If you met me, I daresay you would probably think I was quite an outgoing person. A doer rather than a sayer. While that is what I appear to be on the outside, personally I think quite the opposite.
I’m a rather shy and introverted person around people that I don’t know. All the same “What If’s” come flooding back each time. “What if I say something stupid”, “What if I can’t do this”.
I don’t think I’m alone here, many people probably suffer from these so called ‘social anxieties’.
Recently I’d been placed on a Team Leader course at work. If it hadn’t been for my colleague joining me on the trip to York, I might not have gone at all. I’d have been lost in an unfamiliar city, but within myself too. I’ve always struggled with believing in myself. I often second guess myself and never believe that the answer I have is even the correct one. I tend to just keep my head down and hope that a question never comes my way.
Trains are one of my biggest fears in all honesty. I am not at all confident when it comes to getting them. I always think I’ll be waiting on the wrong platform and go in the opposite direction, only to not realise until it’s too late and I’m lost. A few years back I visited Frankfurt with some friends, we arrived at the train station, located which platform we needed, the time the train was departing and all the standard information you need for boarding a train, yet here we were 15 minutes later, jumping off and having to head back to Frankfurt because we’d gotten the wrong one. My worst fear came to life. Had it not been for my friends, I think I’d have been freaking out.
“But wait”, I hear you ask. “This is a travel blog. Why are you writing about social anxiety?” Well that’s a good question and we’ll get to that part now.
My aim through travelling is to mainly improve my confidence with using public transport. Fortunately, I’ll be spending these 15 months with my girlfriend, Emilly holding my hand the entire time. She is absolutely wonderful when it comes to planes, trains and automobiles. Like some kind of Transport radar. We’ll call it a Transdar… or maybe not. Over these 15 months we will be using all kinds of transport to get around Scandinavia and Europe and I’ll be using Emilly as a kind of fall-back. I aim to take the lead with some of the organising of travel and getting us from A to B and I hope that this will increase my confidence so much so that I can travel alone some days and be confident that I’ll return home. It’s my hope that travelling will force me to step out of my comfort zone, taking more risks and becoming more versatile to any situation.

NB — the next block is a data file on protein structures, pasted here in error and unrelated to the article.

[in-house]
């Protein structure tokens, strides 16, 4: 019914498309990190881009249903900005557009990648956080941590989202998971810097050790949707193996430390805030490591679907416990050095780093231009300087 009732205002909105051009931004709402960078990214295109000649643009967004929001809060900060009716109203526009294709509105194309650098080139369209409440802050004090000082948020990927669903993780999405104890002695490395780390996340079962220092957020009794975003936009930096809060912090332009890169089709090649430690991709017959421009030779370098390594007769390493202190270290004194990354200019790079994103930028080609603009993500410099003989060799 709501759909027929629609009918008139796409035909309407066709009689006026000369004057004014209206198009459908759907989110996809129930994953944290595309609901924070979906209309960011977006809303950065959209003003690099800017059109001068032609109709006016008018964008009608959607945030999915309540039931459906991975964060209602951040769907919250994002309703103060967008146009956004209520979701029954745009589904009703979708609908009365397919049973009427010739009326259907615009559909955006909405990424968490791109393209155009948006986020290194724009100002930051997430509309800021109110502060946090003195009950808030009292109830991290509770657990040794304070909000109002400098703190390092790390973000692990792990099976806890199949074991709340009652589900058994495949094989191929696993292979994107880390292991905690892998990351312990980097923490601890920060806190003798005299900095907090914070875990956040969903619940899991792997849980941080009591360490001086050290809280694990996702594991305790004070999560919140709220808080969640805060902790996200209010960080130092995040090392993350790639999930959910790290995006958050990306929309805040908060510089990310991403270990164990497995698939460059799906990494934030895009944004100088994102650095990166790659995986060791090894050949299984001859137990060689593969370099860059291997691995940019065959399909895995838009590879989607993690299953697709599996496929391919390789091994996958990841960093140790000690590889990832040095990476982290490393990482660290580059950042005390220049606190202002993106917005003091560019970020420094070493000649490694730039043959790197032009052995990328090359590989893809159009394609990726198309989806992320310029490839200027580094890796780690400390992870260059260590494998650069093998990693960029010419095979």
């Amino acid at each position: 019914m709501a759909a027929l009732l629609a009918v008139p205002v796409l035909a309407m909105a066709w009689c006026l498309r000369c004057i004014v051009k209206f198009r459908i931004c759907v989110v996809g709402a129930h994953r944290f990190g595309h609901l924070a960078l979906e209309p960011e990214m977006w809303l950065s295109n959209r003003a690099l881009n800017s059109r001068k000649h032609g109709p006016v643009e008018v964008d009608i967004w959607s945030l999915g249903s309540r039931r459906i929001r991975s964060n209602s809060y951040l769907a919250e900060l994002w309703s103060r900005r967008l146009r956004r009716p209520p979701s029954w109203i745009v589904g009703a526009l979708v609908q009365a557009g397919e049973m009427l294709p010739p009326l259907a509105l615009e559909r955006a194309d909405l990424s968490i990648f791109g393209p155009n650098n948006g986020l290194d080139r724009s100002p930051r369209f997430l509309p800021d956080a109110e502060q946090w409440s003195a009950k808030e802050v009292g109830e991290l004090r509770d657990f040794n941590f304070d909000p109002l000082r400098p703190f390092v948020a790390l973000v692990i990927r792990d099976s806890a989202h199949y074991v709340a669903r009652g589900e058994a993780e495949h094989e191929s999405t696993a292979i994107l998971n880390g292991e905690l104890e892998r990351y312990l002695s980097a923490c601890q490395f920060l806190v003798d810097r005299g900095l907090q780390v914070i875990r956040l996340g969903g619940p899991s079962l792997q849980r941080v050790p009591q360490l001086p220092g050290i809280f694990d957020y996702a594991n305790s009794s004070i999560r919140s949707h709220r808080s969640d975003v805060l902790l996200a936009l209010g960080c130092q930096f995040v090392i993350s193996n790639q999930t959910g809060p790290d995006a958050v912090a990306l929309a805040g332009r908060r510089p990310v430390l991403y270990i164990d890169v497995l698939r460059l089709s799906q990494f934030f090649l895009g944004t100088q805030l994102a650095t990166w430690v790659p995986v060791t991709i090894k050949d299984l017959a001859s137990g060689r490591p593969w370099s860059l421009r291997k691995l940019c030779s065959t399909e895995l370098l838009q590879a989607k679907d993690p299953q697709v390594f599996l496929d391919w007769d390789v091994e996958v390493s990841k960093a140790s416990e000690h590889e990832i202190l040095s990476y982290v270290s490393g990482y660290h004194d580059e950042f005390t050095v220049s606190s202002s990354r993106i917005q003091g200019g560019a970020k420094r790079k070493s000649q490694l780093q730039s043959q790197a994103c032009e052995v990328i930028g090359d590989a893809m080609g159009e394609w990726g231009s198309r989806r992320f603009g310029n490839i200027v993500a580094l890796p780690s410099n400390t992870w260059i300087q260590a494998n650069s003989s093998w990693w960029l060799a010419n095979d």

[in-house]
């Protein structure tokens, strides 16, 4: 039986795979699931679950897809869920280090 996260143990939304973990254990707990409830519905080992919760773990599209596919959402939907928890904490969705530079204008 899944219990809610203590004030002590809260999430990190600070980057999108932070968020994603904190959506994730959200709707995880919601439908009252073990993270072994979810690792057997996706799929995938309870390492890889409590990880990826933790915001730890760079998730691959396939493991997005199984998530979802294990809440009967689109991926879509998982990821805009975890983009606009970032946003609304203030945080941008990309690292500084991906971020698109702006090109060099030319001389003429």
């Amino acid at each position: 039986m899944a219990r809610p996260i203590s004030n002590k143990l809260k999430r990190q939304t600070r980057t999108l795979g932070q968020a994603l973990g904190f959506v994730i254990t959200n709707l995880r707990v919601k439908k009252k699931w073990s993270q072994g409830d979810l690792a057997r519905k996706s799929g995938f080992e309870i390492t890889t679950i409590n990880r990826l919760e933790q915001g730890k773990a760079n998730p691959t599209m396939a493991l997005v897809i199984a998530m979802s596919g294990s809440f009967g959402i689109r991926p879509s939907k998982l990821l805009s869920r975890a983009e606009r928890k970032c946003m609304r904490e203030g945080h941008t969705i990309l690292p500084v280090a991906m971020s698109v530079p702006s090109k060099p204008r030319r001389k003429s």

But conquering fears isn’t all I want to learn while travelling. Over these 15 months I will be experiencing tonnes of different cultures and traditions and I plan to immerse myself in them all. Whether it be hunting and foraging for food, ice swimming or teaching English to children. I will be a bigger Yes man than Jim Carrey.
I’d love to learn the speak another language fluently. I’m somewhat a typical Brit in the sense that I failed to learn a language at a young age and just use the fact that the “whole world speaks English” as an excuse to not bother. My grasp of other languages is pretty much limited to asking for a beer and saying thanks. Also my favourite German saying “Das ist mein bahn hof.” Go ahead Google it.
So, during our travels, Emilly and I will be using HelpX and Couch Surfing to get around. So, we’ll be staying with families, on farms or in hostels for the duration, with people from all over the world, speaking many different languages. This is one reason why I feel that learning a new language to be essential.
Of course, I hope that throughout this journey that I remain the same grounded, level-headed, open-minded, humble person that I am, only more improved.
Let me know in the comments what your biggest fears were/are and how you conquered/plan to conquer them.
Big love and a travelling hug.